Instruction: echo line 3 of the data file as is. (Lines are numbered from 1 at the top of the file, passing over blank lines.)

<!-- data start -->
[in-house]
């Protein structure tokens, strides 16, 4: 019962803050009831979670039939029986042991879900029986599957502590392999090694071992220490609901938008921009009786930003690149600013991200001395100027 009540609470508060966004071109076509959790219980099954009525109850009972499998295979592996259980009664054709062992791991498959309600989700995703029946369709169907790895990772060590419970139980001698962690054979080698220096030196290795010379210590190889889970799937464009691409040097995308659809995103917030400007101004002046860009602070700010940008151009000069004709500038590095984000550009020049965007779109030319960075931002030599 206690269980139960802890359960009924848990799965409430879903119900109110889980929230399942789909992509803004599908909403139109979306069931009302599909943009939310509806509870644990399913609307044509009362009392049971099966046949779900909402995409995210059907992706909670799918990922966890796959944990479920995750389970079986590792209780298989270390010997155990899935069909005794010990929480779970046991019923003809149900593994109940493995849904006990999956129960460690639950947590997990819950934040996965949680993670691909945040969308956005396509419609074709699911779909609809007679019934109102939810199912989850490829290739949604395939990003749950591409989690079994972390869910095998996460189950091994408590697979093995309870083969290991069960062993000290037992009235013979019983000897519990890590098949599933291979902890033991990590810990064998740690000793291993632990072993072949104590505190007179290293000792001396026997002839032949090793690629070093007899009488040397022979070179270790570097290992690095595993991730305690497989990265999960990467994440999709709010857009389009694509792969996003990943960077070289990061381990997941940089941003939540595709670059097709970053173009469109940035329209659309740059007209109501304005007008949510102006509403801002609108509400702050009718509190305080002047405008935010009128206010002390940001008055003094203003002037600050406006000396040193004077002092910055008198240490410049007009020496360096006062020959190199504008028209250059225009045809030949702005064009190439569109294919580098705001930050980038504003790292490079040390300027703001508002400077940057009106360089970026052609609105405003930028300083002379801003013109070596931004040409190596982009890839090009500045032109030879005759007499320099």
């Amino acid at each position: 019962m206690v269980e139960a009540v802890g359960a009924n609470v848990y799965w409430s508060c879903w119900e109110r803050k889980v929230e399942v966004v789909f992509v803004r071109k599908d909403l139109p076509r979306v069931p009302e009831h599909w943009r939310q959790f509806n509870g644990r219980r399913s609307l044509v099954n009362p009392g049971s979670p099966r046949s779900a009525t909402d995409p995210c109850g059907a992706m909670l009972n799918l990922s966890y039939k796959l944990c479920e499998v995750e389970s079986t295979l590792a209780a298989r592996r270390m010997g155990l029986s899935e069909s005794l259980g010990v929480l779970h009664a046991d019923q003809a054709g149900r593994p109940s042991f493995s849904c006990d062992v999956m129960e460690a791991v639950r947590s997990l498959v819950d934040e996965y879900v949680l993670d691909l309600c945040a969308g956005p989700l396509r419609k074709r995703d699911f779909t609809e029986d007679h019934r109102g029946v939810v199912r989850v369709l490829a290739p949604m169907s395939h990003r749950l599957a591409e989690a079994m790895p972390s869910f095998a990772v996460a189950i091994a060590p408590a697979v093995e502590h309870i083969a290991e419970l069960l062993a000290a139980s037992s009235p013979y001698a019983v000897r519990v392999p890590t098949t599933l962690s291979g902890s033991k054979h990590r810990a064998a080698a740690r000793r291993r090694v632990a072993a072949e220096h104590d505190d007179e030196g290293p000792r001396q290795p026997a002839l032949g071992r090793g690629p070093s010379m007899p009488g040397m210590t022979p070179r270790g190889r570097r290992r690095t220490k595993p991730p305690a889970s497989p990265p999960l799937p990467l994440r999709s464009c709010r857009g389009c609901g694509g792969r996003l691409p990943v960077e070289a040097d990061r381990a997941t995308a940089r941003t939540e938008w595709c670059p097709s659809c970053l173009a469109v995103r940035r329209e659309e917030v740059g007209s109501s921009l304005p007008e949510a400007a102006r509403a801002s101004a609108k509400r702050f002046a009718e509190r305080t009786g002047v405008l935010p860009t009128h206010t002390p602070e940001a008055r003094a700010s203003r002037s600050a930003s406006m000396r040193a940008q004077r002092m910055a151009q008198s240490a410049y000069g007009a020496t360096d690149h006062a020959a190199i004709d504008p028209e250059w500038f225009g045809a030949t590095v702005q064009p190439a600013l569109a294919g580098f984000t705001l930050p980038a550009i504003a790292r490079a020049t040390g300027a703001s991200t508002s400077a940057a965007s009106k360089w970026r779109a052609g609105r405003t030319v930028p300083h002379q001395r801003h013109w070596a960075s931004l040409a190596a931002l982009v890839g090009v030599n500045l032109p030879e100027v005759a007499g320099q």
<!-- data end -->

């Amino acid at each position: 019962m206690v269980e139960a009540v802890g359960a009924n609470v848990y799965w409430s508060c879903w119900e109110r803050k889980v929230e399942v966004v789909f992509v803004r071109k599908d909403l139109p076509r979306v069931p009302e009831h599909w943009r939310q959790f509806n509870g644990r219980r399913s609307l044509v099954n009362p009392g049971s979670p099966r046949s779900a009525t909402d995409p995210c109850g059907a992706m909670l009972n799918l990922s966890y039939k796959l944990c479920e499998v995750e389970s079986t295979l590792a209780a298989r592996r270390m010997g155990l029986s899935e069909s005794l259980g010990v929480l779970h009664a046991d019923q003809a054709g149900r593994p109940s042991f493995s849904c006990d062992v999956m129960e460690a791991v639950r947590s997990l498959v819950d934040e996965y879900v949680l993670d691909l309600c945040a969308g956005p989700l396509r419609k074709r995703d699911f779909t609809e029986d007679h019934r109102g029946v939810v199912r989850v369709l490829a290739p949604m169907s395939h990003r749950l599957a591409e989690a079994m790895p972390s869910f095998a990772v996460a189950i091994a060590p408590a697979v093995e502590h309870i083969a290991e419970l069960l062993a000290a139980s037992s009235p013979y001698a019983v000897r519990v392999p890590t098949t599933l962690s291979g902890s033991k054979h990590r810990a064998a080698a740690r000793r291993r090694v632990a072993a072949e220096h104590d505190d007179e030196g290293p000792r001396q290795p026997a002839l032949g071992r090793g690629p070093s010379m007899p009488g040397m210590t022979p070179r270790g190889r570097r290992r690095t220490k595993p991730p305690a889970s497989p990265p999960l799937p990467l994440r999709s464009c709010r857009g389009c609901g694509g792969r996003l691409p990943v960077e070289a040097d990061r381990a997941t995308a940089r941003t939540e938008w595709c670059p097709s659809c970053l173009a469109v995103r940035r329209e659309e917030v740059g007209s109501s921009l304005p007008e949510a400007a102006r509403a801002s101004a609108k509400r702050f002046a009718e509190r305080t009786g002047v405008l935010p860009t009128h206010t002390p602070e940001a008055r003094a700010s203003r002037s600050a930003s406006m000396r040193a940008q004077r002092m910055a151009q008198s240490a410049y000069g007009a020496t360096d690149h006062a020959a190199i004709d504008p028209e250059w500038f225009g045809a030949t590095v702005q064009p190439a600013l569109a294919g580098f984000t705001l930050p980038a550009i504003a790292r490079a020049t040390g300027a703001s991200t508002s400077a940057a965007s009106k360089w970026r779109a052609g609105r405003t030319v930028p300083h002379q001395r801003h013109w070596a960075s931004l040409a190596a931002l982009v890839g090009v030599n500045l032109p030879e100027v005759a007499g320099q």